Before valuing the option implicit in WOE it is useful to see what we can say

Before valuing the option implicit in woe it is

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Before valuing the option implicit in WOE, it is useful to see what we can say by just applying common sense. To begin with, the mine should be opened only when the price of gold is sufficiently above the extraction cost of $350 per ounce. Because it costs $2 million to open the mine, the mine should not be opened whenever the price of gold is only slightly above $350. At a gold price of, say, $350.10, the mine wouldn’t be opened because the ten-cent profit per ounce translates into $5,000 per year (=50,000 ounces × $.10/ounce). This would not begin to cover the $2 million opening costs. More significantly, though, the mine probably would not be opened if the price rose to $360 per ounce, even though a $10 profit per ounce—$500,000 per year—would pay the $2 million opening costs at any reasonable discount rate. The reason is that here, as in all option problems, volatility (in this case the volatility of gold) plays a significant role. Because the gold price is volatile, the price has to rise sufficiently above $350 per ounce to make it worth opening the mine. If the price at which the mine is opened is too close to the extraction price of $350 per ounce, say at $360 per ounce, we would open the mine every time the price jogged above $360. Unfortunately, we would then find ourselves operating at a loss or facing a closing decision whenever gold jogged back down $10 per ounce (or only 3 percent) to $350. The estimated volatility of the return on gold is about 15 percent per year. This means that a single annual standard deviation movement in the gold price is 15 percent of $320, or $48 per year. Surely with this amount of random movement in the gold price, a threshold of, for example, $352 is much too low at which to open the mine. Similar logic applies to the closing decision. If the mine is open, we will clearly keep it open as long as the gold price is above the extraction cost of $350 per ounce because we are profiting on every ounce of gold mined. But we also won’t close the mine down simply because the gold price drops below $350 per ounce. We will tolerate a running loss because gold may later rise back above $350. If, alternatively, we closed the mine, we would pay the $1 million abandonment cost, only to pay another $2 million to reopen the mine if the price rose again. To summarize, if the mine is currently closed, then it will be opened—at a cost of $2 million— whenever the price of gold rises above the extraction cost of $350 per ounce. If the mine is currently operating, then it will be closed down—at a cost of $1 million—whenever the price of gold falls below the extraction cost of $350 per ounce. WOE’s problem is to find these two threshold prices at which it opens a closed mine and closes an open mine. We call these prices p and p , respectively, where: p > $350/ounce > p In other words, WOE will open the mine if the gold price option is sufficiently in the money and will close it when the option is sufficiently out of the money.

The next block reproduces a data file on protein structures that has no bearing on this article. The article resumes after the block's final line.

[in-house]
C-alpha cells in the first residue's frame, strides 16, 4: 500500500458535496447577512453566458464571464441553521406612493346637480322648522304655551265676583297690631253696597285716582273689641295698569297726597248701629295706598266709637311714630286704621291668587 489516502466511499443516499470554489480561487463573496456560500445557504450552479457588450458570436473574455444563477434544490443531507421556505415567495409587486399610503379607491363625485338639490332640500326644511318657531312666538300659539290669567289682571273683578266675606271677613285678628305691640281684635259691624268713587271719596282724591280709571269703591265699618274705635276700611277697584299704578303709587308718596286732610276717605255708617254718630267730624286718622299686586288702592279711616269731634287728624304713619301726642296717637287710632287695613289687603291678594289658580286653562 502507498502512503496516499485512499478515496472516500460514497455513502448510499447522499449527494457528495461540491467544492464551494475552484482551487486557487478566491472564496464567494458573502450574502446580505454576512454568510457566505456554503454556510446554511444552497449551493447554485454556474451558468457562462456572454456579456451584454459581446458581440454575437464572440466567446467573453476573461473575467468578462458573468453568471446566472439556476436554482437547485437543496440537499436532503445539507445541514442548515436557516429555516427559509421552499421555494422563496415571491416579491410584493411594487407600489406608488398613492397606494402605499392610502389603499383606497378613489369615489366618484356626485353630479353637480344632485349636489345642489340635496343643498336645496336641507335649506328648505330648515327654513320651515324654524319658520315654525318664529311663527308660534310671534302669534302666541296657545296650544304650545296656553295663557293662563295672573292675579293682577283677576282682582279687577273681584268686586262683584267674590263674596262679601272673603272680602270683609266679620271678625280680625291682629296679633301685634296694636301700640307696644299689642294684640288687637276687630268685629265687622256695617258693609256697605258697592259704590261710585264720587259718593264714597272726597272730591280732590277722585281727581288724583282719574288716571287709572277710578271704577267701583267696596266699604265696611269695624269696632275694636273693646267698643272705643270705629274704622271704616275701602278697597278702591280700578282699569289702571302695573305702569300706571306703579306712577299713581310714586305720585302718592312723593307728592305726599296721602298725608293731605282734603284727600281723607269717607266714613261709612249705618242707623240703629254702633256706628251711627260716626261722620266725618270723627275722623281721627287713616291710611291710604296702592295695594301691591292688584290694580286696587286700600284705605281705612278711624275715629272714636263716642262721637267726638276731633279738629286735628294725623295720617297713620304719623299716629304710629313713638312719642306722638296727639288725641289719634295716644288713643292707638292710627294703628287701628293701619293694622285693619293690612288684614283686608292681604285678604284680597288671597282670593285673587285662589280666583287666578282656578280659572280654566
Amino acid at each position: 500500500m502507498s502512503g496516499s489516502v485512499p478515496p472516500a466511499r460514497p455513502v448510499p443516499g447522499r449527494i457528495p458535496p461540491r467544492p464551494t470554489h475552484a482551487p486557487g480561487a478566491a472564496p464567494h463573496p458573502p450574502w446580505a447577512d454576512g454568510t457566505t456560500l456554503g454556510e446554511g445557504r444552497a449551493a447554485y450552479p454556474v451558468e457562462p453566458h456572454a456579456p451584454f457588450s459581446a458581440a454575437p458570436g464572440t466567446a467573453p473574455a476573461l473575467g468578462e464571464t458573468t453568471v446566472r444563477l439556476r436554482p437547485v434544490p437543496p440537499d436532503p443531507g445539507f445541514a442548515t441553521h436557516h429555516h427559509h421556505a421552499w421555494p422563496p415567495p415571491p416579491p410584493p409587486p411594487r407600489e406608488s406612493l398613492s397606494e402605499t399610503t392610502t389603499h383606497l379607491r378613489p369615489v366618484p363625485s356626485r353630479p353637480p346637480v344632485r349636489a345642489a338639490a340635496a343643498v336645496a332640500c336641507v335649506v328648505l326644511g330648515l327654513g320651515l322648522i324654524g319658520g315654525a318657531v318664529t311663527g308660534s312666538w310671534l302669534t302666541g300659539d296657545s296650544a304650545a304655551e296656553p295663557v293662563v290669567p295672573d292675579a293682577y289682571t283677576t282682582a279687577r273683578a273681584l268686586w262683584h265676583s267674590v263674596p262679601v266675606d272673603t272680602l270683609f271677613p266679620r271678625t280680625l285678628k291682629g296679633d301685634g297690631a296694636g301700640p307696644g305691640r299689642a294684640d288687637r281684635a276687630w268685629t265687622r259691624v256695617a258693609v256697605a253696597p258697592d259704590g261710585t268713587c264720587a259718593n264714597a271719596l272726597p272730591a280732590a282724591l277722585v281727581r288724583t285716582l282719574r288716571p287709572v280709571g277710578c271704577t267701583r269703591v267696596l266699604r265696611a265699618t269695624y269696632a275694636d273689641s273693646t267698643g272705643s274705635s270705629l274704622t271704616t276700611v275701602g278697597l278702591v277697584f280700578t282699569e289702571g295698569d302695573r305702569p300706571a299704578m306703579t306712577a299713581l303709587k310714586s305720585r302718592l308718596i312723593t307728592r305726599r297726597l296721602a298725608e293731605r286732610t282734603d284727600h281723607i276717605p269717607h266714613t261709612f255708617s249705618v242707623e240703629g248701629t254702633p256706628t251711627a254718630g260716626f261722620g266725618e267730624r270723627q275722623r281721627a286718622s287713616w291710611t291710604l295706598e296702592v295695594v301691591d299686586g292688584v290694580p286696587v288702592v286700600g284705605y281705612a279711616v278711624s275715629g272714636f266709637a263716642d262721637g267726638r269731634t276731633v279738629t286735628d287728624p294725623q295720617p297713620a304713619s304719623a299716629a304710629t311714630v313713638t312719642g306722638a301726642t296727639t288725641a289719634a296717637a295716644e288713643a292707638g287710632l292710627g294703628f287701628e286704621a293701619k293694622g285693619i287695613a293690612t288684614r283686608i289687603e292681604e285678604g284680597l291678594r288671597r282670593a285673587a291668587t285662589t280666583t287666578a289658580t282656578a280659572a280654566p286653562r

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We know that the more volatile the gold price, the further away p and p will be from $350 per ounce. We also know that the greater the cost of opening the mine, the higher p
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